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US Consumers Aren’t as Confident About the Economy And it Could Impact Spending

The latest Consumer Confidence Index survey indicates consumers aren’t as optimistic about the economy as they once were.

The Conference Board on Tuesday released its results for March, which showed that the Index fell to 124.1 from 131.4 last month after rising in February. Both components of the Index also declined. The Present Situation Index, which assesses current business and labor conditions, fell to 160.6 from 172.8 last month. The Expectations Index, which measures the short-term outlook, decreased to 99.8 from 103.8.

“Confidence has been somewhat volatile over the past few months, as consumers have had to weather volatility in the financial markets, a partial government shutdown and a very weak February jobs report,” According to Lynn Franco, senior director of economic indicators at The Conference Board.

She added that while consumers seem to be confident that the economy will continue to expand in the near term, she also acknowledged that the “overall trend in confidence has been softening since last summer, pointing to a moderation in economic growth.”

For current conditions, consumers who said they thought business conditions were good fell to 33.4 percent from 40.6 percent. Those who said they thought business conditions were bad rose to 13.6 percent from 11.1 percent. For their outlook over the next six months, those who said they expect business conditions to improve declined to 17.7 percent from 19.6 percent, while those who said they expect conditions to worsen inched up to 9.3 percent from 9.2 percent.

Consumers weren’t exactly optimistic about the labor market either. In the latest survey on consumer sentiment about the jobs front, consumers who described the availability of jobs as “plentiful” declined to 42 percent from 45.7 percent. Looking ahead, those who expect more jobs six months out fell to 16.4 percent from 19 percent.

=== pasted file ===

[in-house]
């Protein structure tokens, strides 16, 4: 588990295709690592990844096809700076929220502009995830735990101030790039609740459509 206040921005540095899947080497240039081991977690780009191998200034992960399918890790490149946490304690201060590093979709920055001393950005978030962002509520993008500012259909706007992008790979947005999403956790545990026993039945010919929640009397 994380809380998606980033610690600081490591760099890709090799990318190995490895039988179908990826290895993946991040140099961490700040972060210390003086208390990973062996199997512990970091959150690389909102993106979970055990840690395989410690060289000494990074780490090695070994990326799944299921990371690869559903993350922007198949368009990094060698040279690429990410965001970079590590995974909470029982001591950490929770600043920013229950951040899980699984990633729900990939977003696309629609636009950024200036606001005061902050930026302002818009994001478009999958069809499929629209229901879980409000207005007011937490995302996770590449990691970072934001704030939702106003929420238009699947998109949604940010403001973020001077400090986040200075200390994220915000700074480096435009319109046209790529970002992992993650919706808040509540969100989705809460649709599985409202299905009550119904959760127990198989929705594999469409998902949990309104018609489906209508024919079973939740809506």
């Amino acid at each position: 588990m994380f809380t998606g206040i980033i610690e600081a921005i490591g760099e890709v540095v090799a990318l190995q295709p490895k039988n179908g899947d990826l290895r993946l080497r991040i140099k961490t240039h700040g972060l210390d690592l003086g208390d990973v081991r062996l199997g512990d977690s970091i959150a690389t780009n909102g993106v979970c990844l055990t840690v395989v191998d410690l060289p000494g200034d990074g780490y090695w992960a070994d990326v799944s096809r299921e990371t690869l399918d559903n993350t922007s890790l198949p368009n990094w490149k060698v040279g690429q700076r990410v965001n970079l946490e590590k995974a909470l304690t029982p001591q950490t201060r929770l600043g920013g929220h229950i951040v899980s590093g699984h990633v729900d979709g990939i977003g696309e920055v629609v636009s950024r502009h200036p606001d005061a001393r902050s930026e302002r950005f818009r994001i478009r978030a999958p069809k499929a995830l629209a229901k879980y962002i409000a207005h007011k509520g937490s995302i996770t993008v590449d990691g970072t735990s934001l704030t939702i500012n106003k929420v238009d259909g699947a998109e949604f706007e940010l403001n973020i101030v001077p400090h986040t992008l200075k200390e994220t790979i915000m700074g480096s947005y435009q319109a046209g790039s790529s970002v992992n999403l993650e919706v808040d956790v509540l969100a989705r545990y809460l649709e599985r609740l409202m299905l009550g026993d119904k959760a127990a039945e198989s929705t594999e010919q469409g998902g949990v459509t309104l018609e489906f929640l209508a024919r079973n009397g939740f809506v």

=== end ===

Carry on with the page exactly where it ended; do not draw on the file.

At this point, it would appear that even the federal government might be presuming slower growth for the balance of the year, and that would match with the results of the Conference Board’s latest survey. Last week the Federal Reserve said it will be “patient” on interest rate hikes, and hinted that it might not even hike rates at all this year.

Still, it’s hard to gauge the direction the U.S. economy is headed at this point.

The economy is expected to grow in the 2.3 percent or 2.4 percent range this year. That would be down from 2.9 percent last year, but it still represents growth nonetheless, even if at a slower pace. Confidence about the jobs picture has always had a strong impact on how confident consumers feel about their future. But this particular period might also have consumers feeling less optimistic about the size of their tax refunds.

There’s been a concern at retail that consumers might pull back on their spending when they see a lower tax refund check. But one accountant explained to Sourcing Journal Tuesday that consumers last year were getting more in their paycheck due to the federal tax law changes, which didn’t match with a corresponding adjustment in their withholding taxes. That translates to consumers actually getting back a portion of what would have been part of their refund in the current filing season-hence, the lower amount in refunds now.

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